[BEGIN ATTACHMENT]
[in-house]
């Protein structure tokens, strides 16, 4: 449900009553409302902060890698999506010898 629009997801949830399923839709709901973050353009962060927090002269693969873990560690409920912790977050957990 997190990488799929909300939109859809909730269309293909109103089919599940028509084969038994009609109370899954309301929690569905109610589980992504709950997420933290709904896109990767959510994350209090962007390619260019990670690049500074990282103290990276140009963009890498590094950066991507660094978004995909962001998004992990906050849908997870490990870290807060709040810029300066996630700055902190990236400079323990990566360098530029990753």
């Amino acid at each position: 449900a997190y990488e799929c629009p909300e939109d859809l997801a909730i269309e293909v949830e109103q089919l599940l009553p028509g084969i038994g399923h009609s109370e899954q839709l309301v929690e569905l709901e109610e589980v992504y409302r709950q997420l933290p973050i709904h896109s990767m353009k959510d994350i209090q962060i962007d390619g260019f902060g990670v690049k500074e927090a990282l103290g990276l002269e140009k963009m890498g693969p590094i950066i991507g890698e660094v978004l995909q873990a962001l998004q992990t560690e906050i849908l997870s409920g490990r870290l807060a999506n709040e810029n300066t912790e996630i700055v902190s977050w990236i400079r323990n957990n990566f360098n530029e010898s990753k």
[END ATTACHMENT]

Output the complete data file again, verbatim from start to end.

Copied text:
[in-house]
């Protein structure tokens, strides 16, 4: 449900009553409302902060890698999506010898 629009997801949830399923839709709901973050353009962060927090002269693969873990560690409920912790977050957990 997190990488799929909300939109859809909730269309293909109103089919599940028509084969038994009609109370899954309301929690569905109610589980992504709950997420933290709904896109990767959510994350209090962007390619260019990670690049500074990282103290990276140009963009890498590094950066991507660094978004995909962001998004992990906050849908997870490990870290807060709040810029300066996630700055902190990236400079323990990566360098530029990753």
């Amino acid at each position: 449900a997190y990488e799929c629009p909300e939109d859809l997801a909730i269309e293909v949830e109103q089919l599940l009553p028509g084969i038994g399923h009609s109370e899954q839709l309301v929690e569905l709901e109610e589980v992504y409302r709950q997420l933290p973050i709904h896109s990767m353009k959510d994350i209090q962060i962007d390619g260019f902060g990670v690049k500074e927090a990282l103290g990276l002269e140009k963009m890498g693969p590094i950066i991507g890698e660094v978004l995909q873990a962001l998004q992990t560690e906050i849908l997870s409920g490990r870290l807060a999506n709040e810029n300066t912790e996630i700055v902190s977050w990236i400079r323990n957990n990566f360098n530029e010898s990753k």